Vereen M. Bell
|Born||5 October 1911|
|Died||26 October 1944 (aged 33)|
|Service/||United States Navy|
|Unit||USS Gambier Bay (CVE-73)|
|Battles/wars||World War II|
|Other work||Novelist Notable works-Swamp Water|
After writing several short stories and editing magazines, Bell wrote the novel Swamp Water, set in the Okefenokee Swamp. It was originally published in 1940 as a serial in the Saturday Evening Post. The novel was successfully adapted as a film (B&W) of the same title in 1941 and again as a color film, Lure of the Wilderness, in 1952.
Bell continued writing while serving in the Navy in World War II. In May 1944 he was observed pecking at a typewriter in a stateroom on his ship, the USS Gambier Bay (CVE-73). The working title of his last work was The Renegade Queen.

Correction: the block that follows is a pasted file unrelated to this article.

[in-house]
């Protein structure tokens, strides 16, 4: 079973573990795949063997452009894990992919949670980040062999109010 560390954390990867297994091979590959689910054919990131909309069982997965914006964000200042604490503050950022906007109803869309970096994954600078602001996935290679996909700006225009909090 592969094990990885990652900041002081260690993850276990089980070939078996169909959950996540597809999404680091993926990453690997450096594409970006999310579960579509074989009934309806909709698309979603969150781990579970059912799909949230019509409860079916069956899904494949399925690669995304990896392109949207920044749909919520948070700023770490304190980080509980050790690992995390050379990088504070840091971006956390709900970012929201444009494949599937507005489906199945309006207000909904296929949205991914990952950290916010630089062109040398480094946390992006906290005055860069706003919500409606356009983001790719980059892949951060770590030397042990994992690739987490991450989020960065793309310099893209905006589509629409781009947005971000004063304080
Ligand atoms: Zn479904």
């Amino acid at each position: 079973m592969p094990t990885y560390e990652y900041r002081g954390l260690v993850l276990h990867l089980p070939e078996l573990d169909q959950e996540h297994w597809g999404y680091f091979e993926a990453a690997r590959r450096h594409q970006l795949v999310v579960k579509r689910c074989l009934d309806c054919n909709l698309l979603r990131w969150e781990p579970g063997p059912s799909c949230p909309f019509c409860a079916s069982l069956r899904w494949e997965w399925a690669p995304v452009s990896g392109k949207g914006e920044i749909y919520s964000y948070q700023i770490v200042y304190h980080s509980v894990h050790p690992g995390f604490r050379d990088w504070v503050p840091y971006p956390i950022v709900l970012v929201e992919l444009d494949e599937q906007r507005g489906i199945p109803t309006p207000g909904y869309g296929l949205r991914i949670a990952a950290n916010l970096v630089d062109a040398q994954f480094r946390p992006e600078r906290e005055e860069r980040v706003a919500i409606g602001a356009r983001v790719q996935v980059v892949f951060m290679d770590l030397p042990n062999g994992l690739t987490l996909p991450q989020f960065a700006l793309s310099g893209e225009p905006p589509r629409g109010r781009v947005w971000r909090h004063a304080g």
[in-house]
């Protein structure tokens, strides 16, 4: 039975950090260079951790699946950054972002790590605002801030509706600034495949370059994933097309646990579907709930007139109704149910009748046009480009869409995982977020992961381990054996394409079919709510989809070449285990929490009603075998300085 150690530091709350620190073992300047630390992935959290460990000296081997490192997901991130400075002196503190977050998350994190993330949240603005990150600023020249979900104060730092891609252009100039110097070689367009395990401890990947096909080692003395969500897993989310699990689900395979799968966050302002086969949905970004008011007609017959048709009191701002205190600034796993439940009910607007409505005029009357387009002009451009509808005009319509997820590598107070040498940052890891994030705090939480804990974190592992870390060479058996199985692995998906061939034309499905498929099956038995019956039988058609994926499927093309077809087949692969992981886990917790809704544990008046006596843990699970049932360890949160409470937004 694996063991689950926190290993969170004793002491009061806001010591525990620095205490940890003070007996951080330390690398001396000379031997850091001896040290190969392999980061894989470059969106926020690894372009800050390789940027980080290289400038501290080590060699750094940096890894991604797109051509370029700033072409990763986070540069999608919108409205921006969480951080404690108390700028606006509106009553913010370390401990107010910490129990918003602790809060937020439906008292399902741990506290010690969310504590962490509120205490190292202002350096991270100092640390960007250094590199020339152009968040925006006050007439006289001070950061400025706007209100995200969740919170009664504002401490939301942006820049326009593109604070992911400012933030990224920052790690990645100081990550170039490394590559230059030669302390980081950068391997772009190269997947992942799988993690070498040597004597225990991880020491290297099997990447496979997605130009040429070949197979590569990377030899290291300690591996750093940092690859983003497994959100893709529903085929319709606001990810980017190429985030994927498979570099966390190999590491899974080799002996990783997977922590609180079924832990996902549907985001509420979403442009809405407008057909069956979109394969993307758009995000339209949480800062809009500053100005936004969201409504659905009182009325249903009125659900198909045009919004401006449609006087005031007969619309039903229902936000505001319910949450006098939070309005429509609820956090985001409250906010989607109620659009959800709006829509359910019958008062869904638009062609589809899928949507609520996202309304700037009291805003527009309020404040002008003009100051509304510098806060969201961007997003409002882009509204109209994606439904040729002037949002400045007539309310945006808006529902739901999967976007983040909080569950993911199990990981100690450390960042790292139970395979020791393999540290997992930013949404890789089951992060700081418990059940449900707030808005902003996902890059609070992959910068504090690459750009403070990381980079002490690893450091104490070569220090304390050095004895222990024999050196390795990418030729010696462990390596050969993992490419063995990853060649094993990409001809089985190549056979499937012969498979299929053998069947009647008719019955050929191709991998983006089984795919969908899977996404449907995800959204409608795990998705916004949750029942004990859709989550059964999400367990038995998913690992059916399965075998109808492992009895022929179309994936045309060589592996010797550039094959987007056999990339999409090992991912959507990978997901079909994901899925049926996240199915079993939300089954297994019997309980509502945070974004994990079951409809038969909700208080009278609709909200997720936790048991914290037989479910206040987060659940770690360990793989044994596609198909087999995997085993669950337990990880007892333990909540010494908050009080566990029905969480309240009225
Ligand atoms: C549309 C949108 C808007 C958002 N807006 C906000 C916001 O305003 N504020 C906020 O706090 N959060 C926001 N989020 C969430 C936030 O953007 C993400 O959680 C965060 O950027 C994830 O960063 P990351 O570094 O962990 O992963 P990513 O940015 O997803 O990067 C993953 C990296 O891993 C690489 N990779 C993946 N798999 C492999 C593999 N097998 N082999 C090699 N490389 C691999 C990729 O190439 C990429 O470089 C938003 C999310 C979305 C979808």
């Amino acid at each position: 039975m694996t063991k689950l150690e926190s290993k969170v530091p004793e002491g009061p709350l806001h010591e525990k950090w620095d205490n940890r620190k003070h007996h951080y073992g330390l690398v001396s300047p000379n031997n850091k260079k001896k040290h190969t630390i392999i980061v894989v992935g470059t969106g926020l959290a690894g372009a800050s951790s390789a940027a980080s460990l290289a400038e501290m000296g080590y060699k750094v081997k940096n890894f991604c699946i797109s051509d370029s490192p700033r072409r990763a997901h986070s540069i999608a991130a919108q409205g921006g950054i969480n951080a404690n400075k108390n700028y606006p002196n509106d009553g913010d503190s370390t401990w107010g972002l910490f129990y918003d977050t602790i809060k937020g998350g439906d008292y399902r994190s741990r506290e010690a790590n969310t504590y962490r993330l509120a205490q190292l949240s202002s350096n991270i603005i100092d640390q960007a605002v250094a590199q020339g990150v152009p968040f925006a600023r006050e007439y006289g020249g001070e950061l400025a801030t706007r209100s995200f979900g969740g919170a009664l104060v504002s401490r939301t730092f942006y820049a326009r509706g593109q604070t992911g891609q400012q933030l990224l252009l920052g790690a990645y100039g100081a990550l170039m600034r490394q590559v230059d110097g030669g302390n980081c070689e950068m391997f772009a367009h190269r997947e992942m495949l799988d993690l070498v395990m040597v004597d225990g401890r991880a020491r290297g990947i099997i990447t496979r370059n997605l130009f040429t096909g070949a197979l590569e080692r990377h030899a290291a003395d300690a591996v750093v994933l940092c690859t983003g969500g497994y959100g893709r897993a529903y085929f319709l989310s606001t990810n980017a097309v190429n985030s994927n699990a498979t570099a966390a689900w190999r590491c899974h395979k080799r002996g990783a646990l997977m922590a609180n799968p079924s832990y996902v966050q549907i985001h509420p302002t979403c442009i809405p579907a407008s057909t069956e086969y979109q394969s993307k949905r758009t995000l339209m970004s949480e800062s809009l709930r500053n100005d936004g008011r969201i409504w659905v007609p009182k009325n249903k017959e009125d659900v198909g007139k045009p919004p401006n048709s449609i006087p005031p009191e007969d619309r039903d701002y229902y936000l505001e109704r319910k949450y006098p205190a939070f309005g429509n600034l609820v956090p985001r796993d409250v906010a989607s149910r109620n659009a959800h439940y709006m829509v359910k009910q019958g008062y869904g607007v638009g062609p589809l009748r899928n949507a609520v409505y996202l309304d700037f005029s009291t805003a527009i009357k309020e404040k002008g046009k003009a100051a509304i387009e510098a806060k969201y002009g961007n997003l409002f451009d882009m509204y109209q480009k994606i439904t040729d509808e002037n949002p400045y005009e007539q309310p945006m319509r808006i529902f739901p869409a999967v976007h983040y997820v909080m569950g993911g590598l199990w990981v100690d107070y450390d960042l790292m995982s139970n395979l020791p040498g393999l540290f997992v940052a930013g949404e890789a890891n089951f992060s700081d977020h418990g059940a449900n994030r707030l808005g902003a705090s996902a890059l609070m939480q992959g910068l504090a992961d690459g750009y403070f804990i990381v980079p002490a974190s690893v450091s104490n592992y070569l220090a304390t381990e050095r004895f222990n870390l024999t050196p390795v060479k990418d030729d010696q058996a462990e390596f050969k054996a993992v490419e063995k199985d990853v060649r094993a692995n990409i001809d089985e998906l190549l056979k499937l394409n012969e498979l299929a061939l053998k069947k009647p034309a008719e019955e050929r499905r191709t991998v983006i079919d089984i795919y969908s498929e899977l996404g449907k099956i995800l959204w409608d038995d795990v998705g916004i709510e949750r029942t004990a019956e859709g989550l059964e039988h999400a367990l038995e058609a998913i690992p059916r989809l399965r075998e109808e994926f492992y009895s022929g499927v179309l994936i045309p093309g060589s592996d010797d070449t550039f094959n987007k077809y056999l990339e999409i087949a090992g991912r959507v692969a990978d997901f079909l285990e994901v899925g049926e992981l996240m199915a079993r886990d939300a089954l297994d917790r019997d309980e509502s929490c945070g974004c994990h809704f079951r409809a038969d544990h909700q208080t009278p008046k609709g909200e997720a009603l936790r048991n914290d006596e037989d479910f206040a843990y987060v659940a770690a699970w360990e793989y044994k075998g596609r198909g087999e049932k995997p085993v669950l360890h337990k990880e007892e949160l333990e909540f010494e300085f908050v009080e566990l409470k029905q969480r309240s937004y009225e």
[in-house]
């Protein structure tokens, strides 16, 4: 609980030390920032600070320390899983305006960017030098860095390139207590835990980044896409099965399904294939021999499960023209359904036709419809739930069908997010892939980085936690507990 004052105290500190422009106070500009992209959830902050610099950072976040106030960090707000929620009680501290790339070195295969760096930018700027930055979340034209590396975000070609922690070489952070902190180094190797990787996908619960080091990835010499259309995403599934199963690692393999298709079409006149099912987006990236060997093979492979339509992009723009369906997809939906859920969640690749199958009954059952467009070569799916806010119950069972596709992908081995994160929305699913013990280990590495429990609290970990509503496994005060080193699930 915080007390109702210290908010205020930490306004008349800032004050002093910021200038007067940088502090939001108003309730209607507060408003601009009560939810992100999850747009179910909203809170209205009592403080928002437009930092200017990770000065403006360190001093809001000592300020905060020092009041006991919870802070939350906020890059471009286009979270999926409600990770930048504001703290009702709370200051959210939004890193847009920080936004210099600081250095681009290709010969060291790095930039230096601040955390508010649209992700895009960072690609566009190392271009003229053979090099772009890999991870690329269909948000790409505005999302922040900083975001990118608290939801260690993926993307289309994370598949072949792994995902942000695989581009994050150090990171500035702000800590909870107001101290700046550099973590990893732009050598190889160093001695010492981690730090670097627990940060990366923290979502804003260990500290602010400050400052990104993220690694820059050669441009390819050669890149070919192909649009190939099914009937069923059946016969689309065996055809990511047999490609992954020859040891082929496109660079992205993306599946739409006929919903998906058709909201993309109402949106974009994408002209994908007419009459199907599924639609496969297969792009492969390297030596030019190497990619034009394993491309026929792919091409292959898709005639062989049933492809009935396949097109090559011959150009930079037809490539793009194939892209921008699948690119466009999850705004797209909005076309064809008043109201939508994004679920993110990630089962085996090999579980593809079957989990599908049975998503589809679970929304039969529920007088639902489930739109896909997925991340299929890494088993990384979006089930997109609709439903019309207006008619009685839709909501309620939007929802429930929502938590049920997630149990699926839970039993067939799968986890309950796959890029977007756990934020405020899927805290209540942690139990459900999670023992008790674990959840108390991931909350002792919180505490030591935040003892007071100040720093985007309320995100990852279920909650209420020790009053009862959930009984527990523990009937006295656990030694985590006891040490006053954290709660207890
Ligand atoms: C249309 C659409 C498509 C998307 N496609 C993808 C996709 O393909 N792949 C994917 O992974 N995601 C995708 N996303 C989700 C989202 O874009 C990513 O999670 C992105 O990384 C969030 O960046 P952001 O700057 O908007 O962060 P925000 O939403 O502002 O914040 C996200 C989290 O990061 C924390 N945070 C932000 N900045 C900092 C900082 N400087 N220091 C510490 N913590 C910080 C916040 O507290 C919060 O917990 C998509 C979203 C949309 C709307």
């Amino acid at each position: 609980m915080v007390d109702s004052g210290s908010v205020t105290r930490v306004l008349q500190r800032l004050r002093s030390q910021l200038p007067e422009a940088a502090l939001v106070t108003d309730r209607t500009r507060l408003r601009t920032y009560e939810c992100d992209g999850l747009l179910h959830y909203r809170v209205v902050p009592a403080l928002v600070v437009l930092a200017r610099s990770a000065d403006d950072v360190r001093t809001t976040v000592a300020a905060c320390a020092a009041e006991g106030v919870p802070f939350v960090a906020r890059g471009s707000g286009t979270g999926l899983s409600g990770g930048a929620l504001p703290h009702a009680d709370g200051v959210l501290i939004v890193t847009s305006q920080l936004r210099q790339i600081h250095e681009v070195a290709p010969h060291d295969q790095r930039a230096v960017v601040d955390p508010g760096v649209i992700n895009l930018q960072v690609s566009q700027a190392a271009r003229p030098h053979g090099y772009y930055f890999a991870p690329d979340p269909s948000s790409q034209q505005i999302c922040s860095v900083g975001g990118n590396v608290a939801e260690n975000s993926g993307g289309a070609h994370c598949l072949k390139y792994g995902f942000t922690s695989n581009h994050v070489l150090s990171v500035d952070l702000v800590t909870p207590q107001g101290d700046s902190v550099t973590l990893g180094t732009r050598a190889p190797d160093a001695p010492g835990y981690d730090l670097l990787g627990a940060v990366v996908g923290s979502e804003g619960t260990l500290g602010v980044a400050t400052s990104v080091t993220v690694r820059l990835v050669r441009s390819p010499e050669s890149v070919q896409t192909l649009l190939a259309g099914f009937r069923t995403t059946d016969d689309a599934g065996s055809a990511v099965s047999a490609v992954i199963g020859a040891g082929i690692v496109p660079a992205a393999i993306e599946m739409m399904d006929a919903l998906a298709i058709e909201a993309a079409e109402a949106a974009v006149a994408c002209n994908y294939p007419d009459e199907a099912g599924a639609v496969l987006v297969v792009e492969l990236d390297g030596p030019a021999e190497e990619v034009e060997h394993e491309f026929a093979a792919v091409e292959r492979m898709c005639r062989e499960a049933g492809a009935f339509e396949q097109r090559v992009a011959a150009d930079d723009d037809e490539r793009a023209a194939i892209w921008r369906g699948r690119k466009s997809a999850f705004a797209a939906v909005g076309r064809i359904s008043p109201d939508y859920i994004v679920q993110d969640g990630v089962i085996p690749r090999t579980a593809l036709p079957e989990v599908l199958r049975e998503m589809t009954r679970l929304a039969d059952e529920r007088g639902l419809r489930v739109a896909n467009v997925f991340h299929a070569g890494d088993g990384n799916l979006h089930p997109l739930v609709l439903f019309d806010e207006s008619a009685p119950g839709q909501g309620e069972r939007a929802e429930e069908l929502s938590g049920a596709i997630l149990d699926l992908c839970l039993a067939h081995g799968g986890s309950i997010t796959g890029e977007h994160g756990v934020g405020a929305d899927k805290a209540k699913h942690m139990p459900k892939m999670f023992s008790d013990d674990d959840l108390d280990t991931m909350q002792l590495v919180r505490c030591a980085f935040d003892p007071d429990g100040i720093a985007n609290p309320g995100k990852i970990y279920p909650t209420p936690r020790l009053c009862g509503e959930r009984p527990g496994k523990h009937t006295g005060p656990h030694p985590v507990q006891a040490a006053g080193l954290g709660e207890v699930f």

In World War II Bell was a lieutenant assigned as an intelligence officer to Composite Squadron VC-10 aboard the USS Gambier Bay, an escort carrier. In the Battle off Samar, on 25 October 1944, the Gambier Bay was part of a task force attacked by Vice Admiral Takeo Kurita's "Center Force". Bell rushed to the ready room to put on his flying gear but was ordered by the VC-10 commander, Lt. Cdr. Edward Huxtable, to remain on board. Bell survived the sinking of the Gambier Bay that morning but succumbed to exposure and delirium sometime during the evening of the 26th.
- Hoyt, Edwin P. (1979). "The Men of the Gambier Bay". Globe Pequot Press, p. 74. ISBN 1-58574-643-6
- Hoyt, Edwin P. (1979). "The Men of the Gambier Bay". Globe Pequot Press, p. 234. ISBN 1-58574-643-6
- Krakow, Kenneth K. (1975). Georgia Place-Names: Their History and Origins (PDF). Macon, GA: Winship Press. p. 241. ISBN 0-915430-00-2.
Vereen Bell, Brag Dog and Other Stories: The Best of Vereen Bell, Belgrade, Mont., Wilderness Adventures Press, 2000.
Alexander Sesonske, "Jean Renoir in Georgia: Swamp Water," Georgia Review 26 (Spring 1982), pp 24–66.